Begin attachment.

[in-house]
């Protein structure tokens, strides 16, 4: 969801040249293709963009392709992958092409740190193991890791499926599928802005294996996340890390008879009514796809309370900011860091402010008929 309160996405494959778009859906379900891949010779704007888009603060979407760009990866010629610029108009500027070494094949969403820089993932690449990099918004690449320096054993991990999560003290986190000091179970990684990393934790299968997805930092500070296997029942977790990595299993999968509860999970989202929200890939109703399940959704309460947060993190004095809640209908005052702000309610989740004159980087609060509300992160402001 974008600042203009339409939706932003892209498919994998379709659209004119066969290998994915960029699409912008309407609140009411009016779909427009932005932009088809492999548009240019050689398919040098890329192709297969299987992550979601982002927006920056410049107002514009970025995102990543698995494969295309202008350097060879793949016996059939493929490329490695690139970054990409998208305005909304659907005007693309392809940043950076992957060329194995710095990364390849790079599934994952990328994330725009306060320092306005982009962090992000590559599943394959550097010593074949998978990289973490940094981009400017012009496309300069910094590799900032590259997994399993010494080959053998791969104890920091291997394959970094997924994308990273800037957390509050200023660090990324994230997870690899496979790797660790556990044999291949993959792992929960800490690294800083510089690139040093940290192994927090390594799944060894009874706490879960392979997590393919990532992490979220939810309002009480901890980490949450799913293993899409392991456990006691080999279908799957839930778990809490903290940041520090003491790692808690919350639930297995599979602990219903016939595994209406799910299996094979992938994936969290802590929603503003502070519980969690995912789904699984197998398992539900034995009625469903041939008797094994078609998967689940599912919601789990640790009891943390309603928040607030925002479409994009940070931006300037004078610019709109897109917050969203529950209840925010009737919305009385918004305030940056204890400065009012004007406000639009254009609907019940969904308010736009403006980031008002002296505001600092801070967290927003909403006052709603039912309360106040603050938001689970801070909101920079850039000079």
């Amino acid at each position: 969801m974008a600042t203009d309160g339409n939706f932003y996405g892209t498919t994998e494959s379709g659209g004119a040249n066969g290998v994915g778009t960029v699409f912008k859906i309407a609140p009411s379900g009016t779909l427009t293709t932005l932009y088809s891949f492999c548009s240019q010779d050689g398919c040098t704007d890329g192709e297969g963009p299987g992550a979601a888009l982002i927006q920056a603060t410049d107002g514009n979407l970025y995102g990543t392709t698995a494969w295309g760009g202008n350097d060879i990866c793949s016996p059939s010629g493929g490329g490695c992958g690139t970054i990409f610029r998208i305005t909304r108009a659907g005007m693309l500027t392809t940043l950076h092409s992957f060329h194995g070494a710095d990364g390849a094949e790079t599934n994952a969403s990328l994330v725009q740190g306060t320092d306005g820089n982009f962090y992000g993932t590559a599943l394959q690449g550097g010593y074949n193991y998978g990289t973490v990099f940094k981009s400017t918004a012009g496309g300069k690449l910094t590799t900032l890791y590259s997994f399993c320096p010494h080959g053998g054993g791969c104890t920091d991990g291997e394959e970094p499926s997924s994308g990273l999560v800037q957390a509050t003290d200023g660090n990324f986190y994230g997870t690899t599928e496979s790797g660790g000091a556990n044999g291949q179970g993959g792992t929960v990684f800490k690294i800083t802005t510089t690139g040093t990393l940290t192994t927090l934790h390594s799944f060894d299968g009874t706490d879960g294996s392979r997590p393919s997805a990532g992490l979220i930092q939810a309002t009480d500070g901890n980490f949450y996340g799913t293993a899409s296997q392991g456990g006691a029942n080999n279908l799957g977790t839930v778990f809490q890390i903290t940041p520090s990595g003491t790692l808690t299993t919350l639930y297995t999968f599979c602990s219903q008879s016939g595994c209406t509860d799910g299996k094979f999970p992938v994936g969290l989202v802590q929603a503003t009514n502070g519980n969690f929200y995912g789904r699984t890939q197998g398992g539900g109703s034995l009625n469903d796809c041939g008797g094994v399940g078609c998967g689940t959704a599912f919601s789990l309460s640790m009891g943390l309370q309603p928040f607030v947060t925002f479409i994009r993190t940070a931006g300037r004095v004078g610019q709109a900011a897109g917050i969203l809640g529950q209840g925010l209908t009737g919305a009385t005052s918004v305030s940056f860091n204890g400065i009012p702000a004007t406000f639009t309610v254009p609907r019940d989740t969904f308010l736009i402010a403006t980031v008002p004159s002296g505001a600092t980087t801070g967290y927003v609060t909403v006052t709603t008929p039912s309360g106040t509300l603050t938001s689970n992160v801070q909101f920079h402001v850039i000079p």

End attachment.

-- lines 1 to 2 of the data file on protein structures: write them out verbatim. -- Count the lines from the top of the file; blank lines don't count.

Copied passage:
[in-house]
């Protein structure tokens, strides 16, 4: 969801040249293709963009392709992958092409740190193991890791499926599928802005294996996340890390008879009514796809309370900011860091402010008929 309160996405494959778009859906379900891949010779704007888009603060979407760009990866010629610029108009500027070494094949969403820089993932690449990099918004690449320096054993991990999560003290986190000091179970990684990393934790299968997805930092500070296997029942977790990595299993999968509860999970989202929200890939109703399940959704309460947060993190004095809640209908005052702000309610989740004159980087609060509300992160402001 974008600042203009339409939706932003892209498919994998379709659209004119066969290998994915960029699409912008309407609140009411009016779909427009932005932009088809492999548009240019050689398919040098890329192709297969299987992550979601982002927006920056410049107002514009970025995102990543698995494969295309202008350097060879793949016996059939493929490329490695690139970054990409998208305005909304659907005007693309392809940043950076992957060329194995710095990364390849790079599934994952990328994330725009306060320092306005982009962090992000590559599943394959550097010593074949998978990289973490940094981009400017012009496309300069910094590799900032590259997994399993010494080959053998791969104890920091291997394959970094997924994308990273800037957390509050200023660090990324994230997870690899496979790797660790556990044999291949993959792992929960800490690294800083510089690139040093940290192994927090390594799944060894009874706490879960392979997590393919990532992490979220939810309002009480901890980490949450799913293993899409392991456990006691080999279908799957839930778990809490903290940041520090003491790692808690919350639930297995599979602990219903016939595994209406799910299996094979992938994936969290802590929603503003502070519980969690995912789904699984197998398992539900034995009625469903041939008797094994078609998967689940599912919601789990640790009891943390309603928040607030925002479409994009940070931006300037004078610019709109897109917050969203529950209840925010009737919305009385918004305030940056204890400065009012004007406000639009254009609907019940969904308010736009403006980031008002002296505001600092801070967290927003909403006052709603039912309360106040603050938001689970801070909101920079850039000079």